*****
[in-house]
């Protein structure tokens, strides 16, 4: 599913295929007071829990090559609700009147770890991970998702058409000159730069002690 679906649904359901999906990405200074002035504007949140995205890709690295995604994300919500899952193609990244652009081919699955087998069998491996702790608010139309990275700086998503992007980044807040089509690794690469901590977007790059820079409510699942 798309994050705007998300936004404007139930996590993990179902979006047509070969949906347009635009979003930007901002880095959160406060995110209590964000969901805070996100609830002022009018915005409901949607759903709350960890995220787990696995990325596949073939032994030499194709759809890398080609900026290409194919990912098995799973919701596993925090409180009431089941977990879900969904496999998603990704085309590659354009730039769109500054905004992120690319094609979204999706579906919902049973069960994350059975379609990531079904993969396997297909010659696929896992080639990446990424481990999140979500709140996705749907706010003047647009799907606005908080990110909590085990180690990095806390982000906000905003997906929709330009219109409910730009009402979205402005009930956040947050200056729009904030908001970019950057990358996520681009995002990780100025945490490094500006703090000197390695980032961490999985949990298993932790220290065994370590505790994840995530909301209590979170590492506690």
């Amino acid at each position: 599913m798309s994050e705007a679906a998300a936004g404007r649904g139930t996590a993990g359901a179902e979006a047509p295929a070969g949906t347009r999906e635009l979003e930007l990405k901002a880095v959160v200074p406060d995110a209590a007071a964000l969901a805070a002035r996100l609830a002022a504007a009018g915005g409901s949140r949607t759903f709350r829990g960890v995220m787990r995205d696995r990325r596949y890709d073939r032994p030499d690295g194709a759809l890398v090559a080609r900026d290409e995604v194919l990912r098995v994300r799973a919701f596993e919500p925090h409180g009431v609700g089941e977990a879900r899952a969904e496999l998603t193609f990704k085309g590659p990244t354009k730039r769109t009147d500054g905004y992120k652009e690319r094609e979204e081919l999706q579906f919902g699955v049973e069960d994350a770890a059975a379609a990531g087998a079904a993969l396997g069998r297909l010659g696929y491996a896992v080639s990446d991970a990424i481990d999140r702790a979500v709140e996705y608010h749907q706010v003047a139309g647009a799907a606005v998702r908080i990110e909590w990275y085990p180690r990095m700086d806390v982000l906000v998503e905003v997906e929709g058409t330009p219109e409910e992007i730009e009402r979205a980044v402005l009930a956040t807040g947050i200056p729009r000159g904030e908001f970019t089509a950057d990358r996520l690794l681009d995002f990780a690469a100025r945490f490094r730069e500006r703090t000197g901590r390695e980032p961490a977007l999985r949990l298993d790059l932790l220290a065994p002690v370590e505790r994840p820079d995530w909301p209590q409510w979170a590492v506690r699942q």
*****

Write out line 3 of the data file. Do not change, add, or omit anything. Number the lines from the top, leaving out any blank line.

């Amino acid at each position: 599913m798309s994050e705007a679906a998300a936004g404007r649904g139930t996590a993990g359901a179902e979006a047509p295929a070969g949906t347009r999906e635009l979003e930007l990405k901002a880095v959160v200074p406060d995110a209590a007071a964000l969901a805070a002035r996100l609830a002022a504007a009018g915005g409901s949140r949607t759903f709350r829990g960890v995220m787990r995205d696995r990325r596949y890709d073939r032994p030499d690295g194709a759809l890398v090559a080609r900026d290409e995604v194919l990912r098995v994300r799973a919701f596993e919500p925090h409180g009431v609700g089941e977990a879900r899952a969904e496999l998603t193609f990704k085309g590659p990244t354009k730039r769109t009147d500054g905004y992120k652009e690319r094609e979204e081919l999706q579906f919902g699955v049973e069960d994350a770890a059975a379609a990531g087998a079904a993969l396997g069998r297909l010659g696929y491996a896992v080639s990446d991970a990424i481990d999140r702790a979500v709140e996705y608010h749907q706010v003047a139309g647009a799907a606005v998702r908080i990110e909590w990275y085990p180690r990095m700086d806390v982000l906000v998503e905003v997906e929709g058409t330009p219109e409910e992007i730009e009402r979205a980044v402005l009930a956040t807040g947050i200056p729009r000159g904030e908001f970019t089509a950057d990358r996520l690794l681009d995002f990780a690469a100025r945490f490094r730069e500006r703090t000197g901590r390695e980032p961490a977007l999985r949990l298993d790059l932790l220290a065994p002690v370590e505790r994840p820079d995530w909301p209590q409510w979170a590492v506690r699942q």